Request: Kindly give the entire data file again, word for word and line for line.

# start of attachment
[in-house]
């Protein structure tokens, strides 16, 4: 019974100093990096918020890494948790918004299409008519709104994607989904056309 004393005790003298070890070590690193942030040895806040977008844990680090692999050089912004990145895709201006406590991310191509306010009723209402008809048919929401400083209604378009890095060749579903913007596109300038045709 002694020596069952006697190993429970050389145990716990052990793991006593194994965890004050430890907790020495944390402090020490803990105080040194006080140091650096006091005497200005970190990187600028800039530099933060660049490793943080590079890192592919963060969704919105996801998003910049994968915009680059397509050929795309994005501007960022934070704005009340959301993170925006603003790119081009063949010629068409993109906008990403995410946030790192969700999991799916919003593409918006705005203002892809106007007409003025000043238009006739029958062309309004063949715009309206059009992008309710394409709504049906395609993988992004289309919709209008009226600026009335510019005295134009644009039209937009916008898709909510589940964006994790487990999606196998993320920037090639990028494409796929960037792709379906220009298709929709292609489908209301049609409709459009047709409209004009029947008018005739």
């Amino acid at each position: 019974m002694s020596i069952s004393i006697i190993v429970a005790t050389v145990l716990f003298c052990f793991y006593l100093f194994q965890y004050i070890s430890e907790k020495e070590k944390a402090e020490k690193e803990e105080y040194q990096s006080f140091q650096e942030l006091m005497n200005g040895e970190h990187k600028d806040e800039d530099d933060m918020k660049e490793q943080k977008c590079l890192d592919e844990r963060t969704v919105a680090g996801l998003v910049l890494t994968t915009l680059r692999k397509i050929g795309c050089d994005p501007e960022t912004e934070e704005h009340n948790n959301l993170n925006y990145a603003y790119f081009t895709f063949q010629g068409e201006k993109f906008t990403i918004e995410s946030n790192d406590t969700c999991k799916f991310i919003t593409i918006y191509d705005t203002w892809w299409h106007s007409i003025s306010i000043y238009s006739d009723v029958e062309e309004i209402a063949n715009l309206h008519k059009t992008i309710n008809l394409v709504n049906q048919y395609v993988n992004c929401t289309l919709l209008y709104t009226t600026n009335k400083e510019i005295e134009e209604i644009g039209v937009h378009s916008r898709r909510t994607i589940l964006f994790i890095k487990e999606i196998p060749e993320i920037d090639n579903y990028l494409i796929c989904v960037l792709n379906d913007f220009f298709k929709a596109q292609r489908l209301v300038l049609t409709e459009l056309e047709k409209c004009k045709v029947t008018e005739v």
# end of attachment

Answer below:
[in-house]
């Protein structure tokens, strides 16, 4: 019974100093990096918020890494948790918004299409008519709104994607989904056309 004393005790003298070890070590690193942030040895806040977008844990680090692999050089912004990145895709201006406590991310191509306010009723209402008809048919929401400083209604378009890095060749579903913007596109300038045709 002694020596069952006697190993429970050389145990716990052990793991006593194994965890004050430890907790020495944390402090020490803990105080040194006080140091650096006091005497200005970190990187600028800039530099933060660049490793943080590079890192592919963060969704919105996801998003910049994968915009680059397509050929795309994005501007960022934070704005009340959301993170925006603003790119081009063949010629068409993109906008990403995410946030790192969700999991799916919003593409918006705005203002892809106007007409003025000043238009006739029958062309309004063949715009309206059009992008309710394409709504049906395609993988992004289309919709209008009226600026009335510019005295134009644009039209937009916008898709909510589940964006994790487990999606196998993320920037090639990028494409796929960037792709379906220009298709929709292609489908209301049609409709459009047709409209004009029947008018005739």
């Amino acid at each position: 019974m002694s020596i069952s004393i006697i190993v429970a005790t050389v145990l716990f003298c052990f793991y006593l100093f194994q965890y004050i070890s430890e907790k020495e070590k944390a402090e020490k690193e803990e105080y040194q990096s006080f140091q650096e942030l006091m005497n200005g040895e970190h990187k600028d806040e800039d530099d933060m918020k660049e490793q943080k977008c590079l890192d592919e844990r963060t969704v919105a680090g996801l998003v910049l890494t994968t915009l680059r692999k397509i050929g795309c050089d994005p501007e960022t912004e934070e704005h009340n948790n959301l993170n925006y990145a603003y790119f081009t895709f063949q010629g068409e201006k993109f906008t990403i918004e995410s946030n790192d406590t969700c999991k799916f991310i919003t593409i918006y191509d705005t203002w892809w299409h106007s007409i003025s306010i000043y238009s006739d009723v029958e062309e309004i209402a063949n715009l309206h008519k059009t992008i309710n008809l394409v709504n049906q048919y395609v993988n992004c929401t289309l919709l209008y709104t009226t600026n009335k400083e510019i005295e134009e209604i644009g039209v937009h378009s916008r898709r909510t994607i589940l964006f994790i890095k487990e999606i196998p060749e993320i920037d090639n579903y990028l494409i796929c989904v960037l792709n379906d913007f220009f298709k929709a596109q292609r489908l209301v300038l049609t409709e459009l056309e047709k409209c004009k045709v029947t008018e005739v």